He imagines people are trying to kill him.

Rob once ran into a stranger’s house in West Allis at two in the morning, convinced he was being chased.

In the past few years Rob has taken to keeping a knife in his pocket to keep the “evil people” away. When Debbie found a butcher knife under his bed, she told Rob he couldn’t stay at home any more. But he still sneaks into her house from time to time and stands by her bed late at night. Debbie has taken to locking her bedroom door.

 

Last Voyage of the Bounty: Tampa Bay Times, By Michael Kruse

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Last Voyage of the Bounty

Tampa Bay Times

October 27, 30 and November 3, 2013

By Michael Kruse

DAY 1: SAFER AT SEA

In the dark, in the wet, whirling roar of Hurricane Sandy, on a ship tipping so badly the deck felt like a steep, slick roof, the desperate, damaged sailor searched for a spot from which to jump. Close to the stern, he gripped the helm, now all but touching the water’s high black churn. He let go and paddled and kicked in the buoyant but clumsy blood-orange suit he had wiggled into not long before. The ship spat up a heavy wooden grating, and it landed on his head. Crack. His adrenaline surged. He thrashed, straining to get away from the heaving ship, her three masts of tree trunk heft rearing up and slamming down like lethal mallets, her thinner, sharper spars piercing the surface like darts, the ropes of the rigging like tentacles, grabbing, yanking. Pfffffft. The tip of a spar sliced down, catching the sailor, pushing him below. He gasped, choking on water, struggling back to where there was air.

 

Alone on the Hill: The Arizona Republic Online, By Shaun McKinnon

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The fire crews had been sent there to prepare for the Yarnell Hill Fire.

It had grown from a flicker on Friday night to a monster by Sunday afternoon. Now it was getting even closer, as trees near the road popped into flames.

The same distorted voice emerged from their radio again.

"Air to ground 16, Granite Mountain, Air Attack, how do you read?"

Granite Mountain. The hotshot team from Prescott. The crew had hiked up the ridge earlier in the day, before wind whipped the fire back toward Yarnell.

Outside their truck, the firefighters focused on the radio and talked, voices low.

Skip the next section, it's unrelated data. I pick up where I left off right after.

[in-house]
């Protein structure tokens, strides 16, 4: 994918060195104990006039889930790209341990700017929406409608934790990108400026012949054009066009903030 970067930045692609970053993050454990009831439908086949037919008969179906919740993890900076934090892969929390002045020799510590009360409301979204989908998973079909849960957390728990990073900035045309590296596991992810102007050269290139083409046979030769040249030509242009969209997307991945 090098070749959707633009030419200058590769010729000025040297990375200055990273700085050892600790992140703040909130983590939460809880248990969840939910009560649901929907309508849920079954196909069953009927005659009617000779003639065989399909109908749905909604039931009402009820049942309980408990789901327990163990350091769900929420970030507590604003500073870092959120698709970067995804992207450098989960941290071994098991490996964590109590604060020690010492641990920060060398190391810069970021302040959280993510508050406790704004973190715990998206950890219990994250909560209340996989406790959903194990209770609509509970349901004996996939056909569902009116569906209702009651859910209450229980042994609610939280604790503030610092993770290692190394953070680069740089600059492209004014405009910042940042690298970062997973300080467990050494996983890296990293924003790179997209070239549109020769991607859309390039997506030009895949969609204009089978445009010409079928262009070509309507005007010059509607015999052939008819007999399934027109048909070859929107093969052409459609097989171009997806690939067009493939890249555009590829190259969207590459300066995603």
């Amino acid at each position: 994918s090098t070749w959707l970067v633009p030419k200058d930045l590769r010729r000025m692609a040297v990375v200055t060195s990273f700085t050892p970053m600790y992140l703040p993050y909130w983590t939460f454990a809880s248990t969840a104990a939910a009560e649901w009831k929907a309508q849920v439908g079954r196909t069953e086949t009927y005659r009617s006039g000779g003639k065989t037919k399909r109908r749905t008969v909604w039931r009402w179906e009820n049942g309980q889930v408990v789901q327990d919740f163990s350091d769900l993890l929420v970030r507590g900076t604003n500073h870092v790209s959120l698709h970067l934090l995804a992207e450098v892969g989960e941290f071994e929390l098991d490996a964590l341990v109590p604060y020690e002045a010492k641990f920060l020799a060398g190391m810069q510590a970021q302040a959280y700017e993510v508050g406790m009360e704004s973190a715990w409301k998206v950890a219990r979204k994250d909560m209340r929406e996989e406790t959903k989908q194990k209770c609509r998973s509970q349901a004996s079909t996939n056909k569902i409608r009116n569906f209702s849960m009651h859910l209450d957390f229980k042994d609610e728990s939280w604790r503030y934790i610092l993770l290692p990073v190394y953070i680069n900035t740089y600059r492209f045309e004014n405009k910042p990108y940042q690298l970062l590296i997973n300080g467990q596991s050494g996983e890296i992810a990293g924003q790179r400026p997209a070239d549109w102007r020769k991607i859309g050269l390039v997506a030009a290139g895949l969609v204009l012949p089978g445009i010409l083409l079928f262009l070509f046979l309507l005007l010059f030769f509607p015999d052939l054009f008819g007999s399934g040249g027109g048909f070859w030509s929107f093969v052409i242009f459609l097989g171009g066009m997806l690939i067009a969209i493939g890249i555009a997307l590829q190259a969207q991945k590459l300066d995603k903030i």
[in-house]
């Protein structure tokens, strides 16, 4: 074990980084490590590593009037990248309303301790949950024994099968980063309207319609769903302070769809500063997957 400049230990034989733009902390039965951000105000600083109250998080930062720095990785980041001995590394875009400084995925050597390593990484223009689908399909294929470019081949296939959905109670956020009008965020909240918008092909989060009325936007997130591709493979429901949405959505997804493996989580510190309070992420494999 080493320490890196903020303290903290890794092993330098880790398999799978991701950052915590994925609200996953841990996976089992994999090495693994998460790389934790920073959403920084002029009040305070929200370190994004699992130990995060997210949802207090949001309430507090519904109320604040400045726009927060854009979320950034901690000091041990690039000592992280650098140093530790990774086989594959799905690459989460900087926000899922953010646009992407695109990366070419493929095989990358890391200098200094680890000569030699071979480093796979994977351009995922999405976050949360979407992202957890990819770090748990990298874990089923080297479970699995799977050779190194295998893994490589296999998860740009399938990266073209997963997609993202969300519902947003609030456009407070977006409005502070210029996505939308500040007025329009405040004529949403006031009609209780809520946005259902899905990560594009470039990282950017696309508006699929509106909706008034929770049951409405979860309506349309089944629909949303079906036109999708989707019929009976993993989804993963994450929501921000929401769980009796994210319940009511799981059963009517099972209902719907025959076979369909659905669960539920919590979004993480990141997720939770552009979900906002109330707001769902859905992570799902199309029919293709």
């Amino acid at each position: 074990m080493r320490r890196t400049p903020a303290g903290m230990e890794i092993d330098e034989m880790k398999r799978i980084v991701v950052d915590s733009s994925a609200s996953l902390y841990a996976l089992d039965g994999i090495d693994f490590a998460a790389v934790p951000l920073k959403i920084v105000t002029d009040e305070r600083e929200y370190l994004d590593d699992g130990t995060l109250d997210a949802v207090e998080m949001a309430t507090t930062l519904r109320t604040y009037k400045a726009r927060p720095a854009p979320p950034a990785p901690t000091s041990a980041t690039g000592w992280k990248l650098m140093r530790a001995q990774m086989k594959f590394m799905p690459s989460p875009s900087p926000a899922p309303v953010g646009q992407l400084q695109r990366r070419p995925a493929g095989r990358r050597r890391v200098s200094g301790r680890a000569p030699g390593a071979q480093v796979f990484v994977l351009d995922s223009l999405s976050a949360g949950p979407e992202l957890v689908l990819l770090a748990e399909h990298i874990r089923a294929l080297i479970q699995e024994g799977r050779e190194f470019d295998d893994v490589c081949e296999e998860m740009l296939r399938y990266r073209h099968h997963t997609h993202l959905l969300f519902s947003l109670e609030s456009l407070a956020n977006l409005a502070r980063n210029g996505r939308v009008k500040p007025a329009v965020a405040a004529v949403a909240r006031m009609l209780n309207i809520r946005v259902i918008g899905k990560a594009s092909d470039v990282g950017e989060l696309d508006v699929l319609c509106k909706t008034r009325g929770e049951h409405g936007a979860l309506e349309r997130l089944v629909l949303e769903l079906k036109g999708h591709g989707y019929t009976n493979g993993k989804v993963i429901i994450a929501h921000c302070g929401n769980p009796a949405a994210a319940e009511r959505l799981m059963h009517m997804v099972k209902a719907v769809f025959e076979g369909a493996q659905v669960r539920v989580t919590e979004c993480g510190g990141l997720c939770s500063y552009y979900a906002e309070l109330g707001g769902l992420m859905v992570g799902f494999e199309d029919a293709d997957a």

"Is Granite Mountain still there?"

"Well, they're in a safety zone."

"The black." The black — already-burned area that should be safe.

On the radio, an operations chief tried to raise the hotshots.

"Granite Mountain, Operations on air to ground."

"Granite Mountain 7. How do you copy me?"

The radio squawked. In the background was a whining sound so familiar to wildland firefighters.

 

Almost Justice: The Beau Zabel Murder: The Philadelphia Inquirer, By Mike Newall

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His daily explorations with his Not for Tourists Guide to Philadelphia.

Sometimes 50 blocks through Center City. Sometimes with Kismet.

Always with his iPod, comedy podcasts loaded.

He was far from Austin.

Austin, Minn. Population: 24,000. Spam Town USA! Birthplace of that wonderful luncheon meat and home to the Spam Museum, where he had worked in high school, juggling and making balloon animals.

But Austin was Austin.

A year out of college, he'd been working the late shift at Mrs. Gerry's

Kitchen, a salad dressing factory 20 miles from Austin. The pressure washers made his hands sore, and the dreary hours allowed his mind to dwell on unrequited loves.

He thrilled in the randomness of Philadelphia.

Like his new summer job at Starbucks on South Street.

"Rocking the espresso machine and blending some fraps!" he boasted on Facebook.

And now, this date, and with it, the possibility of a new friend. Her name was Jess. They met on Craigslist.

He tried not to get ahead of himself. He could be impatient with friendships and want to jump levels quickly. Not in a romantic way, but in a long-lasting way.

 

Together Despite All: The Boston Globe, By Sarah Schweitzer

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comings and goings: Purell-rubbed hands and cookies sent by strangers who, not knowing what else to do, had packed offerings of solace into lidded tins.

In the bed, Marc is surrounded by a press of family. They came after hearing the day's news: His remaining leg could be too damaged to save. They had amputated his right leg above the knee in the immediate aftermath. Now, there was talk of the left.

In the operating room earlier, doctors had peeled away bloodied gauze and found dead tissue around the ankle. They removed the blackened mass. Then they rewrapped all his injuries with new gauze—his singed back, his burned hand, the infected stump of his amputated leg, his broken knee, his shattered foot—and waited for Marc to wake so they could tell him that the foot was a bigger problem than they'd thought.

If the tissue didn't stop dying, they would have to consider another amputation.

His family hugged and shed tears out of Marc's sight. Then they entered the room and began urgently, frantically chatting. Anything to avoid the topic of the foot.